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WWF works to sustain the natural world for the benefit of people and wildlife, collaborating with partners from local to global levels in nearly 100 countries.
Doing more with less to protect the planet
Global populations are rising. About 7.5 billion people walk the planet today, and we expect that to escalate to 9 billion by 2050. More people means more production of the goods we need and more extraction of the planet’s limited natural resources.
As we face increasing resource scarcity, we also throw away valuable resources each day in the form of waste. Such waste impacts ecosystems and communities when it leaks into the environment. It’s also signals a lost opportunity to draw more from available resources.
The good news is that in many cases we can reuse materials and do more with less to limit the stress we’re putting on our natural resources. Secondary materials--those that have already been used at least once in some form--could fundamentally change the way we manage our waste and materials usage.
So, what’s stopping us? Businesses want to use more secondary materials, but there are many systemic barriers that make acquisition difficult, including: lack of quality controls, lack of effective and supportive policy based on science, and a lack of sophisticated trading mechanisms (i.e. such as those for commodities). Businesses know these materials will save money and better serve our planet. But a standardized quality control system just doesn’t exist. And ultimately, secondary materials are very hard to source, especially at the quantity and quality needed, being restricted by factors such as seasonal material availability, consistency in collection, and regional differences in availability.
Extending the life of our natural resources
Convening with relevant stakeholders, WWF saw the potential in this area and imperative need to act. And so, in partnership with these stakeholders, the Cascading Materials Vision was created. The Cascading Materials Vision is a common framework of guiding principles for industry and other stakeholders that will help businesses source secondary materials that protect their profits, the environment and future wealth of our natural resources.
By aligning with stakeholders and collaborators around a shared vision of a responsible future, WWF hopes to use this common framework to influence relevant sectors toward achievable, sustainable, and inclusive solutions that address the systemic issues that prevent creation, trade, and use of secondary materials. Collective alignment is critical for scalable change because the barriers are systemic in nature and outside the control of any one organization. It is necessary to engage with a diverse platform of stakeholders in order to begin to remove obstacles and influence the industry as a whole.
But WWF does not seek to impact industry alone. The Cascading Materials Vision is used to educate policy-makers about systemic challenges facing secondary materials creation and use, and to serve as a basis for dialogue aimed at achieving practical policies to address these challenges. The Cascading Materials Vision also serves as a foundation for promoting legislation that supports materials management programs that are socially, environmentally and economically sustainable.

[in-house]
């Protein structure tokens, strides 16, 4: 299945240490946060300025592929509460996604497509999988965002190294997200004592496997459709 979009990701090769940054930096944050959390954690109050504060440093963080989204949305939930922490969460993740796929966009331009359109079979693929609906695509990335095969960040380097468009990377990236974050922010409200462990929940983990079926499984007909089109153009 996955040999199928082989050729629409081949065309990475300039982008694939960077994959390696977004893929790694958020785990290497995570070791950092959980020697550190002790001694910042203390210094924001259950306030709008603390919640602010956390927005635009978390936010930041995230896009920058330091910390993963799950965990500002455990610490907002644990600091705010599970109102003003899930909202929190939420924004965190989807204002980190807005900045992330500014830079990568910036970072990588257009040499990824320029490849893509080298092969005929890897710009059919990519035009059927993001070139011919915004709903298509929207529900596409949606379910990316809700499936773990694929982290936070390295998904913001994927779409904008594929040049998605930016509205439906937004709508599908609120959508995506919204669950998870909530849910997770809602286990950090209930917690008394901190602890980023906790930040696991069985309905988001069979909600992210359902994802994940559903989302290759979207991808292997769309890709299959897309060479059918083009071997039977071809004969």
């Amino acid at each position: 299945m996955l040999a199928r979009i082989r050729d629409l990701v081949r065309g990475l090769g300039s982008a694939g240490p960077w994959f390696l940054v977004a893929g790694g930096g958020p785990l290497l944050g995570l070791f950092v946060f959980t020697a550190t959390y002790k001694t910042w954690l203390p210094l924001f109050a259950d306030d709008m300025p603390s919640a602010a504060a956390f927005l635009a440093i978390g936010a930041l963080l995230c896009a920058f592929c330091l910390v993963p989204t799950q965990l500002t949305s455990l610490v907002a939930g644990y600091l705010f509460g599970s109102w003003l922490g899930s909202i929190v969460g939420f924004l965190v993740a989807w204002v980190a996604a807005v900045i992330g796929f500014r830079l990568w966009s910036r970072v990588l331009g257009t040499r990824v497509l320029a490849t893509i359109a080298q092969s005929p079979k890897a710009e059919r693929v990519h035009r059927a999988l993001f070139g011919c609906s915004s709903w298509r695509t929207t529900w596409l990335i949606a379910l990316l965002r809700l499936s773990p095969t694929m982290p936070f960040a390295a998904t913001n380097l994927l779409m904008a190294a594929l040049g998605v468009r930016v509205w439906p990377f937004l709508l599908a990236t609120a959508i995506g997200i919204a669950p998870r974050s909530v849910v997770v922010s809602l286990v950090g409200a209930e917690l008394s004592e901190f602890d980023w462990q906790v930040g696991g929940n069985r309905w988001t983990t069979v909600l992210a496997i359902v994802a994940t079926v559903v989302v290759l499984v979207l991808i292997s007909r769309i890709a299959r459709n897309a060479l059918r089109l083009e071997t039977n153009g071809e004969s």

Presenting a framework for system-wide change
Through the Cascading Materials Vision, organizations around the globe are committing to the pursuit of better materials management that is firmly grounded in science with a systems-wide scope. By signing on to the Cascading Materials Vision, signatories commit to follow the Cascading Materials Vision’s guiding principles in future endeavors.
There are many ways in which the principles can be applied, and results are measured based upon the specifics of a given project.
The Cascading Materials Vision seeks to influence industry and public sector actors to invest in programs that address systemic obstacles in waste management systems and infrastructure and that expand the availability and use of high-quality secondary materials.
The present state of waste management is insufficient to meet the environmental challenges of today, let alone those of the future. For example, currently, over 8 million metric tons of plastic enter the ocean each year because of inadequate waste management systems, and that doesn’t even account for all the other waste that leaks from these same systems. The total waste entering the ocean has not even been measured or estimated.
The challenge is not just to have smarter waste management systems but to ignite an evolution in materials development so they are designed to have ‘cascading value’. The cascading use of materials represents a largely untapped opportunity to reduce resource extraction and still meet the demands of a global economy.
With some of the world’s largest and leading companies already committed to the Cascading Materials Vision, WWF looks forward to ensuring a global system that protects our natural resources.
*The Materials Leadership Council (MLC) has also signed onto the Cascading Materials Vision